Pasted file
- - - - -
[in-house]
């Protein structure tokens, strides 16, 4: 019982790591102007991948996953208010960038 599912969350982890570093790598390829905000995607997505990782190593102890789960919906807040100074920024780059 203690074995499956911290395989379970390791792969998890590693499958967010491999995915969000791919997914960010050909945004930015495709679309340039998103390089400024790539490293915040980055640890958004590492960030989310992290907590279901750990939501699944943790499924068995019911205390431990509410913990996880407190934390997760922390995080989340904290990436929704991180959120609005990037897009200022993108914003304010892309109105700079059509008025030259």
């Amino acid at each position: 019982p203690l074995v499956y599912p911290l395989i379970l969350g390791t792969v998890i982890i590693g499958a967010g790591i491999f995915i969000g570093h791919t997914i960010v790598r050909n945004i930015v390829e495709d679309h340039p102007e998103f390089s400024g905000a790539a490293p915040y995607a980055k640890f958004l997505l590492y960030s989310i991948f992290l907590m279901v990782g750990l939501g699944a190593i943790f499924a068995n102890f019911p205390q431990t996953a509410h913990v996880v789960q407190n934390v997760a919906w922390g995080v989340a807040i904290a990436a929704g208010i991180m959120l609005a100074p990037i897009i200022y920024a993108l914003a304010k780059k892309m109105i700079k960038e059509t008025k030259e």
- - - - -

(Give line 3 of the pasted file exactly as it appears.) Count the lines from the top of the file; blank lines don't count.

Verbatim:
């Amino acid at each position: 019982p203690l074995v499956y599912p911290l395989i379970l969350g390791t792969v998890i982890i590693g499958a967010g790591i491999f995915i969000g570093h791919t997914i960010v790598r050909n945004i930015v390829e495709d679309h340039p102007e998103f390089s400024g905000a790539a490293p915040y995607a980055k640890f958004l997505l590492y960030s989310i991948f992290l907590m279901v990782g750990l939501g699944a190593i943790f499924a068995n102890f019911p205390q431990t996953a509410h913990v996880v789960q407190n934390v997760a919906w922390g995080v989340a807040i904290a990436a929704g208010i991180m959120l609005a100074p990037i897009i200022y920024a993108l914003a304010k780059k892309m109105i700079k960038e059509t008025k030259e």